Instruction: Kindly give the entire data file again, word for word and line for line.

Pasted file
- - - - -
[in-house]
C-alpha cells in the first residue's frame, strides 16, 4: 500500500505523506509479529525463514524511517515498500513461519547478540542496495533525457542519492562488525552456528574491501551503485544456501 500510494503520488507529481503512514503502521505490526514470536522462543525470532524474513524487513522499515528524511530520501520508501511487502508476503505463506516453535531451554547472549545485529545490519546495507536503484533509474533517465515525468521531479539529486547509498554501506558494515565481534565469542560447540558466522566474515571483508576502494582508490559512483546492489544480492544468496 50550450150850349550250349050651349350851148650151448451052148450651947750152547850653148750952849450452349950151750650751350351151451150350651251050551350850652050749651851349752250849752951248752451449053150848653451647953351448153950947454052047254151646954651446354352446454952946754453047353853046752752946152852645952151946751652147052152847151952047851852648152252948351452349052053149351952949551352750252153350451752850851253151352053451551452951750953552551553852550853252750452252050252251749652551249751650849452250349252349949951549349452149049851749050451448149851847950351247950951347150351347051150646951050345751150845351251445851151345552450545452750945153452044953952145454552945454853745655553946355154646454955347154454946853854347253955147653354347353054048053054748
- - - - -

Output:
[in-house]
C-alpha cells in the first residue's frame, strides 16, 4: 500500500505523506509479529525463514524511517515498500513461519547478540542496495533525457542519492562488525552456528574491501551503485544456501 500510494503520488507529481503512514503502521505490526514470536522462543525470532524474513524487513522499515528524511530520501520508501511487502508476503505463506516453535531451554547472549545485529545490519546495507536503484533509474533517465515525468521531479539529486547509498554501506558494515565481534565469542560447540558466522566474515571483508576502494582508490559512483546492489544480492544468496 50550450150850349550250349050651349350851148650151448451052148450651947750152547850653148750952849450452349950151750650751350351151451150350651251050551350850652050749651851349752250849752951248752451449053150848653451647953351448153950947454052047254151646954651446354352446454952946754453047353853046752752946152852645952151946751652147052152847151952047851852648152252948351452349052053149351952949551352750252153350451752850851253151352053451551452951750953552551553852550853252750452252050252251749652551249751650849452250349252349949951549349452149049851749050451448149851847950351247950951347150351347051150646951050345751150845351251445851151345552450545452750945153452044953952145454552945454853745655553946355154646454955347154454946853854347253955147653354347353054048053054748